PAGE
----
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Red Sea issues prove we must find future-proof solutions

Many food companies' cargo flows are still very much based on old concepts with limited scenarios in case of a problem.

Incidents around the Red Sea persist, and while multiple parties are currently seeking short-term alternatives, the problems seem to be dragging on longer than expected. “We’ll have to find future-proof solutions for the logistics chain,” begins Steve Alaerts of Foodcareplus in Belgium. He joined the board of the International Fresh Produce Association (IFPA) last year. There, he will focus on building a fresh produce supply chain for the future. Steve sees synchromodality playing a significant role in this ‘Fresh Supply Chain of the Future’.

When the attacks began, the primary focus was on the immediate consequences and how to find solutions as quickly as possible. “Now, a few weeks later, people are beginning to realize this isn’t ending soon. They’re considering their business processes schedules. The urgent time has given way to reflection. During the pandemic, there was plenty of talk in the logistics chain about decreasing dependency.”

“That’s on certain regions, infrastructure, or business partners. But people are falling back into old habits. Many food companies’ cargo flows are still very much based on old concepts with limited scenarios in case of a problem. But what if something happens? Who has a plan for that? How will we solve that issue strategically? How will our stakeholders keep making money?” Steve wonders.

The logistics service provider’s director sees that the shelling by the Houthi rebels in the Red Sea is having several effects. “There’s the direct impact due to the current events. Consider, for instance, avocados or mangoes. These East African products must come to Europe within a few weeks. East Africa’s quality isn’t always on par with what other parts of the world bring to market.”

“If shipping companies don’t find a solution quickly, there may be no alternative service to get the fruit to Europe in good time. The same goes for the grape flows from India. These have to be shipped to Europe now, and they’re at their wits’ end there. Those delays can have catastrophic outcomes for the fruit,” Steve admits.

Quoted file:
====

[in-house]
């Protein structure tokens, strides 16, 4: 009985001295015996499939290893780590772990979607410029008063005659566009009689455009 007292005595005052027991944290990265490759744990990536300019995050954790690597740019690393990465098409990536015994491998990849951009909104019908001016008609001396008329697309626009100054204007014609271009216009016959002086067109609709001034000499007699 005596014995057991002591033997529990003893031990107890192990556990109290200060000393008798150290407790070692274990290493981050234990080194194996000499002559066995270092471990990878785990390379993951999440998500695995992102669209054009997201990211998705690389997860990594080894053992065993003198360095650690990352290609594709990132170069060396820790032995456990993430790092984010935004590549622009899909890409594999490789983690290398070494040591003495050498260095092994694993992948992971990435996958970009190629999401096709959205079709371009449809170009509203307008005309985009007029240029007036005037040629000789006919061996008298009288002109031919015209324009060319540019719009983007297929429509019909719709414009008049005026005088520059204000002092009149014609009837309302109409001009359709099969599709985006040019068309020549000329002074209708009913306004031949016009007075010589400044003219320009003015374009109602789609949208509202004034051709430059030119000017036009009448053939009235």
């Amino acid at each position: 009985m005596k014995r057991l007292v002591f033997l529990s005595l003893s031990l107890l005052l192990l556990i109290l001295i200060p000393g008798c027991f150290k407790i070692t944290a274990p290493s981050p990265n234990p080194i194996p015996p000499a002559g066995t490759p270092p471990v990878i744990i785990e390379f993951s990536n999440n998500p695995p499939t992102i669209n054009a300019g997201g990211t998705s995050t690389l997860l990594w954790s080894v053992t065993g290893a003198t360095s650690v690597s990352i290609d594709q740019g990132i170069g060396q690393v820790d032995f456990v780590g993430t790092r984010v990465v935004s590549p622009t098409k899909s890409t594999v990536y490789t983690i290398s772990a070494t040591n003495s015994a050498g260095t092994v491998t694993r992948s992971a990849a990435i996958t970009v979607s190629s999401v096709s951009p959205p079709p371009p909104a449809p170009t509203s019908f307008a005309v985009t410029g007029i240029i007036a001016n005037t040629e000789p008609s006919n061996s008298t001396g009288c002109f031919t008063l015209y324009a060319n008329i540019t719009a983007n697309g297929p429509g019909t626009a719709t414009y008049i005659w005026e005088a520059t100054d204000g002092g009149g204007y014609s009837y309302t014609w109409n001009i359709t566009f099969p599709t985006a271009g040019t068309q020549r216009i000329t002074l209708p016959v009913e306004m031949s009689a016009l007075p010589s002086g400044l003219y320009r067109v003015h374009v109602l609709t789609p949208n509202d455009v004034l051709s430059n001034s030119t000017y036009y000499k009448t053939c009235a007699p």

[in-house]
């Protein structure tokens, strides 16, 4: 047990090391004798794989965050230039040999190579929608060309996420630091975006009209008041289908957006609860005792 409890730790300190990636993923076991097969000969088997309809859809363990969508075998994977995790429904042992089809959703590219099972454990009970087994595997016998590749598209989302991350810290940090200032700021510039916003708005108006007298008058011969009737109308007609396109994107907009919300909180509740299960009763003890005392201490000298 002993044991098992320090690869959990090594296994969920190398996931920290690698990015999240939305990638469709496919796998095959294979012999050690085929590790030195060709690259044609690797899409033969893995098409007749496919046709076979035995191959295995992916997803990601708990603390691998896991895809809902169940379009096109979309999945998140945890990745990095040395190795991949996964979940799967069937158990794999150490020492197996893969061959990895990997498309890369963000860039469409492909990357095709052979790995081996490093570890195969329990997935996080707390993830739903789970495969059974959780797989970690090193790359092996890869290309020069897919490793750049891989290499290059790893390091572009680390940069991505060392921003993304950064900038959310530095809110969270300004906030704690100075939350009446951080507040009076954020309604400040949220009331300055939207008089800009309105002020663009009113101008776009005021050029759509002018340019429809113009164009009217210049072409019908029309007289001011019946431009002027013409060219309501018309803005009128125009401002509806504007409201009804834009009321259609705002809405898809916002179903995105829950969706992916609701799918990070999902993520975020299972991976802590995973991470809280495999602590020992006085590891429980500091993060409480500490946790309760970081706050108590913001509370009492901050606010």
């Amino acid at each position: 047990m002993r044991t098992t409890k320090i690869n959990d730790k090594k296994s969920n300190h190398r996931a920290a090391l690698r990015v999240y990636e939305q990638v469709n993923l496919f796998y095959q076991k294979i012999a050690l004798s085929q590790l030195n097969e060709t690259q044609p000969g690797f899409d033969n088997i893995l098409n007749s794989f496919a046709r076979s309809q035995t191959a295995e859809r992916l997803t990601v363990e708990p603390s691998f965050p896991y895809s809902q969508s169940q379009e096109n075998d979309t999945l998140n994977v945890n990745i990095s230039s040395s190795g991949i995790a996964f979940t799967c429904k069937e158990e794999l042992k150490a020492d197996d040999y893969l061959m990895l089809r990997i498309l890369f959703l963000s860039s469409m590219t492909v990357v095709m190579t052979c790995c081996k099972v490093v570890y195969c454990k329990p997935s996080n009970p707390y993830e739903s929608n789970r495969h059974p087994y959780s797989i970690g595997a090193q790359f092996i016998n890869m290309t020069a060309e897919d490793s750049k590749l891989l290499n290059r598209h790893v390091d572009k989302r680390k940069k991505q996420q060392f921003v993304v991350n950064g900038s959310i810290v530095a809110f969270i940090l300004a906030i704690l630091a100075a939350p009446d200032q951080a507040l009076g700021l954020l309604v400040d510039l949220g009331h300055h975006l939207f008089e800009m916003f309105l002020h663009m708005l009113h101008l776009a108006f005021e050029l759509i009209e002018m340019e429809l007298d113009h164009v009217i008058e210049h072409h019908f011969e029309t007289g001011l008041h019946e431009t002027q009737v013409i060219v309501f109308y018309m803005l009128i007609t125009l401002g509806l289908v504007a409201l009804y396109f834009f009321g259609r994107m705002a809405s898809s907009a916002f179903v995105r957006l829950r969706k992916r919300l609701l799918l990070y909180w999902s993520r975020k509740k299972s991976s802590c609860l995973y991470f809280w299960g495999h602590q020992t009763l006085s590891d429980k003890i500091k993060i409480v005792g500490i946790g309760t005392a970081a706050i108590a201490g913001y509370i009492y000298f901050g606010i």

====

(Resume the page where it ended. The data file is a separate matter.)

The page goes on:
Extra costs, mainly within the chain
“That means we’re seeing the first price shocks due to the sensitive increases in transport and additional costs shipping companies want to make back. Also, if products no longer arrive from a particular region or the fruit suffers long delays, other supply regions will come under more pressure. Though, if there are losers, there are always winners. Countries that can supply the fruit can ask for more. That will ultimately also increase price pressure.

Steve explains that there is an additional cost factor in this case. “Don’t forget that during the pandemic, delays meant insurers had to pay absurd amounts to insured companies. That resulted in all those contracts being rejected after that and many delay clauses being scrapped. Importers and exporters can, thus, no longer claim compensation. That’s a crucial difference from the pandemic,” he says.

Alaerts adds that consumers will not notice these costs right away. “Short-term price shocks are generally not immediately passed on to them. Prices are agreed in the long term, so such volatility is managed within the chain. Eventually, if it remains an issue, it trickles down to retail prices and, thus, the general public. But, for now, those costs weigh somewhat extra on companies in the chain. They’ve realized that alternative solutions have become a must. Not just in the short term, but for a long-lasting, sustainable logistics chain.”